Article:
Non-aligned movement must fight today's neo-colonialism

Kenyan detainees after a state of emergency was declared to contain the Mau Mau uprising. [File, Standard]

“Those that fail to learn from history are doomed to repeat it” said Winston Churchill – Britain’s second world war leader.

He was talking of his country’s failure to re-arm after the First World War made a second conflict inevitable. But he could just as easily have been talking about colonialism – something, ironically, this great liberator of Europe believed should have continued in Africa and Asia after WWII was won.

The Non-Aligned Movement (NAM) was founded in those post-war years precisely to protect against a repeat of the colonialist project.

As country after the country achieved independence, many joined NAM – including Kenya which joined in 1964, a year after its own Uhuru - and the organisation became a powerful voice for freedom in the Cold War world: neither with the capitalist West or the communist East – but a “third pole”.

NAM was a power broker – the “swing votes” at the UN - courted by East and West. It was a force for the formerly oppressed, its sheer existence proof most of the world refused to come down on either side.

Yet, as Churchill opined, countries such as ours may have failed to learn from history. Without a counterforce against colonialism, there is always a chance for it to repeat, just in a different form.

Since the end of the Cold War, NAM went to sleep. Meetings became sporadic, and many believed the organisation without a purpose or future.

But it is clear today the battle against colonialism was not completed in those post-war years. What was not defeated was replaced by neo-colonialism – the control of countries though independent in name through many means, but namely through the media, money, and debt. NAM’s purpose was far from done.

To be fair to Great Britain, the world’s foremost “old” coloniser, an expression of “deepest regret” has been given, most recently by King Charles III’s State Visit to Kenya last month. It was less than the outright apology some had hoped for - but it is progress.

And what Britain may be lacking in words, it is at least making up for in actions: Kenya is the beneficiary – the first in Africa - of a unique Economic Partnership Agreement with Kenya based on mutual respect, in addition to benefit from the UK’s new, generous post-Brexit preferential trade scheme, DCTS. 

But Britain’s leading former colonial competitor – France – has offered no such equivalent statements of sorrow. Instead, they continue as the world’s leading neo-colonial force.

In west and central Africa, France has sucked so-called independent countries dry for decades after colonialism was supposed to have ended, through control of two currencies – the west and central African francs – used by 14 African countries.

These nations must deposit at least 50 per cent of their foreign assets in the French Treasury, clearly a way for France to maintain economic dominance over them.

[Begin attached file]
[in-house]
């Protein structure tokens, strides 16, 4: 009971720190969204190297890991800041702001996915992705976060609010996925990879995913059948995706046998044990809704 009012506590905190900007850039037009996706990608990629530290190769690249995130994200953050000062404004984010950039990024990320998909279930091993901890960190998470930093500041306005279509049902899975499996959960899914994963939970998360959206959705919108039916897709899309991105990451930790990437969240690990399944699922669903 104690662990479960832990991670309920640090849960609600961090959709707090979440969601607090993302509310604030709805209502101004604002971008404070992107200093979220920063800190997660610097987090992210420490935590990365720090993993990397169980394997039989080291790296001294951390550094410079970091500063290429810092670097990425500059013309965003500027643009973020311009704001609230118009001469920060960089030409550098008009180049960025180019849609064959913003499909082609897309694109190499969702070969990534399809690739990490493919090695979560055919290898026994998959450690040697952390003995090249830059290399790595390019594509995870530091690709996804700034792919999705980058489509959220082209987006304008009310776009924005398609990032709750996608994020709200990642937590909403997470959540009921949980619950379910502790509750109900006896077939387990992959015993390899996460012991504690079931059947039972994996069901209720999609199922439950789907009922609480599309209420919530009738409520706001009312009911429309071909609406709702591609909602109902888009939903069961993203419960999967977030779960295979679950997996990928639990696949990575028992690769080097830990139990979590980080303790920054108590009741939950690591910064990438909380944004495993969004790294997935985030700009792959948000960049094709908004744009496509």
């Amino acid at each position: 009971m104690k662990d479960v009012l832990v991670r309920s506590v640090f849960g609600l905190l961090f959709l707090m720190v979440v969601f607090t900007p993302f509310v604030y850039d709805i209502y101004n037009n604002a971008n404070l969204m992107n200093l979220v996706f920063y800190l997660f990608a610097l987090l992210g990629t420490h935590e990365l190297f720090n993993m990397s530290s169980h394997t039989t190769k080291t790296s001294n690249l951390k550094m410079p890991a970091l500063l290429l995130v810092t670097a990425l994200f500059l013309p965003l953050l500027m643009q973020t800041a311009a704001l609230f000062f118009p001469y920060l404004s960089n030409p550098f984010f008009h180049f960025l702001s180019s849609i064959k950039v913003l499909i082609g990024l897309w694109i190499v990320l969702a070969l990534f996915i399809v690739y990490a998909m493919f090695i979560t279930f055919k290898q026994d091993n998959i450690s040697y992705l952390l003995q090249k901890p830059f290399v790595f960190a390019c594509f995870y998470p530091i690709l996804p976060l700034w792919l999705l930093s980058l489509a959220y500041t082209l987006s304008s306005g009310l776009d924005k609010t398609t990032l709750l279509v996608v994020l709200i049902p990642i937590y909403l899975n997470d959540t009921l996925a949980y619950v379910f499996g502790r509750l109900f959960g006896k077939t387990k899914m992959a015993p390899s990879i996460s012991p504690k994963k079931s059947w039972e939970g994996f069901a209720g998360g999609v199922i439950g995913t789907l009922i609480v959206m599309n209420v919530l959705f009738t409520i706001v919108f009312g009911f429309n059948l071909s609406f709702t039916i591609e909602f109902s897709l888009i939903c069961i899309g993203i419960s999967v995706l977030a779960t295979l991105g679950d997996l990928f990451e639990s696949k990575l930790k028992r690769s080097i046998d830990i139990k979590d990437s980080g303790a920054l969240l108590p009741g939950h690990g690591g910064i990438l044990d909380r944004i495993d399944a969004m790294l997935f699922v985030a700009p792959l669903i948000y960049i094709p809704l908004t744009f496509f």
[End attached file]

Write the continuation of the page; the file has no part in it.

In other parts of the world France refuses to allow any further independence: in 2021 the last of three independence referenda in the French territory of New Caledonia in the South Pacific was intentionally derailed by security pressure; last year on the island of Corsica in the Mediterranean, the murder last year of an independence leader led to island-wide riots and the injury of 76 police.

French neo-colonial interests extend to countries never part of their former empire. In the last two years they have derailed a peace process in the south Caucasus in favour of Armenia, a country where they seek arms sales. French diplomats have publicly rebuked Azerbaijan – Armenia’s neighbour – and emboldened the million-strong Armenian diaspora in France to pressure the French National Assembly to pass laws against Azerbaijan while vilifying the country in its media.

In an unlikely coincidence, Azerbaijan is the current chair of NAM. Or, perhaps, it is no coincidence at all. Azerbaijan has sought to win back a quarter of the territory of its country known as Nagorno-Karabakh illegally occupied by Armenian neo-colonialists for three decades and, in a 44-day war in 2020 and then a 24-hour military operation in 2023, this was finally achieved.

For France this was clearly unacceptable, and instead of supporting efforts for peace between Azerbaijan and Armenia it has used its power first to undermine European Union-led peace negotiations from within, dispatching senior French politicians – including the Mayor of Paris – to Nagorno-Karabakh before its liberation to praise Armenian separatist leaders. France even allowed its own citizens of Armenian descent to fight in the 2020 conflict without penalty, in direct refutation of international law.

Standing up against such attempts of geopolitical manipulation is exactly what NAM was created for. Under Azerbaijan’s leadership the group has widely recognised as revived, with international media as far afield as Australia confirming “there is life in the Non-Aligned Movement yet”.

In January 2024, Azerbaijan passes the chairmanship baton to Uganda – a country also under pressure from neo-colonialist powers who demand this conservative country rescind a law on child protection so modern western social mores can be taught in their schools. The Ugandans reject this – and Kenya should also reject these neo-colonialist demands on her neighbour.

NAM is back, and all its members including Kenya have a duty to – and benefit from – ensuring it flourishes. Without a constant international group to stand up against neo-colonialism both western and eastern, the world will be poorer, less safe, and more prone to conflict.

Churchill was certainly right on that lesson from history.

The writer is a Pro-Non Allied Movement analyst